California's Taking Action For Accommodations
|AT advocacy gets a shot of adrenaline with this youth-led back-to-school campaign|
This year California's AT Network is partnering with an energized, youth-led, advocacy campaign to educate students with disabilities on their rights to assistive technology.
The campaign, Take Action for Accommodations, was launched last year by Youth Organizing! Disabled and Proud (YO!). Both AT Network and YO! are programs of the California Foundation of Independent Living Centers (CFILC). YO! launched the campaign after CFILC became aware that state budget cuts were putting the civil rights of community college students in jeopardy.
"We began educating the community right away about the cuts, and heard from students that they were getting accommodation denial letters," explains CFILC Executive Director Teresa Favuzzi. "The campaign was born out of decisions that policy makers made."
Today the depth of the problem is well understood. According to the California Association for Postsecondary Education and Disability, while the community college system has experienced cuts averaging about 2.5%, the system has cut disability services more than 40%. As result there have been delays of up to 7 weeks for accommodations, and in some cases outright denials.
Mobility assistance, readers, note takers, large print books, audio books, sign language interpreters, captioning, campus transport services and other essential accommodations are being delayed or denied, putting the academic careers of students with disabilities at risk (TA4A Fact Sheet)
AT Network Director Kim Cantrell teaches within this system and reports hearing first-hand from students how disability services is turning them away. "They're telling them they can't serve anymore students. Yet legally, under Section 504 of the Rehab. Act, they have to serve them."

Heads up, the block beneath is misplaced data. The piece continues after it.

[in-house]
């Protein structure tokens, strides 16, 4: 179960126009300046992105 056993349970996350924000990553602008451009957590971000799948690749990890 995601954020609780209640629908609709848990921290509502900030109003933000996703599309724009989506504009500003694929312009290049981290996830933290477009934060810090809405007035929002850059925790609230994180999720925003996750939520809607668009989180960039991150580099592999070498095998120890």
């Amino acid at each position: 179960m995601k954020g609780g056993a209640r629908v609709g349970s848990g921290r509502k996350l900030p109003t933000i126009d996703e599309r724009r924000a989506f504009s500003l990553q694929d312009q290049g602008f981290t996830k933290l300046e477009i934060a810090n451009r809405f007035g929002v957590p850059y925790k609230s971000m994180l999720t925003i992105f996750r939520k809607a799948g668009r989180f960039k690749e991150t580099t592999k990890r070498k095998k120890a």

The fundamental right to equal education for people with disabilities is guaranteed under both federal and state law (Title II of the Americans with Disabilities Act, Section 504 of the Rehabilitation Act of 1973 and Section 11135 of the California Government Code). Budget difficulties do not relieve the state or the community college system from the responsibility to provide reasonable accommodations (TA4A Fact Sheet)
The cause, however, is helping to energize YO!--a membership organization of over 300 teens and young adults with disabilities. In the spring of 2010, YO! launched TA4A in partnership with Disability Rights California (DRC, the state's protection and advocacy agency). This year they are working with another legal partner, Disability Rights Advocates.
Here is how the campaign has evolved, what's been learned so far, and links to YO!'s other school-related initiatives:
Initial TA4A campaign strategy
- to reach out to graduating high school seniors and current community college students with disabilities;
- to educate them about their rights to accommodations;
- to train them to get students involved on their own campuses who, like themselves, may have been denied services; and
- to assist students with filing complaints with the U.S. Dept. of Education's Office of Civil Rights (OCR) under Section 504 of the Rehabilitation Act of 1973.
"We won't change the situation if we don't show that enough students with disabilities are impacted"--YO! Organizer Christina Mills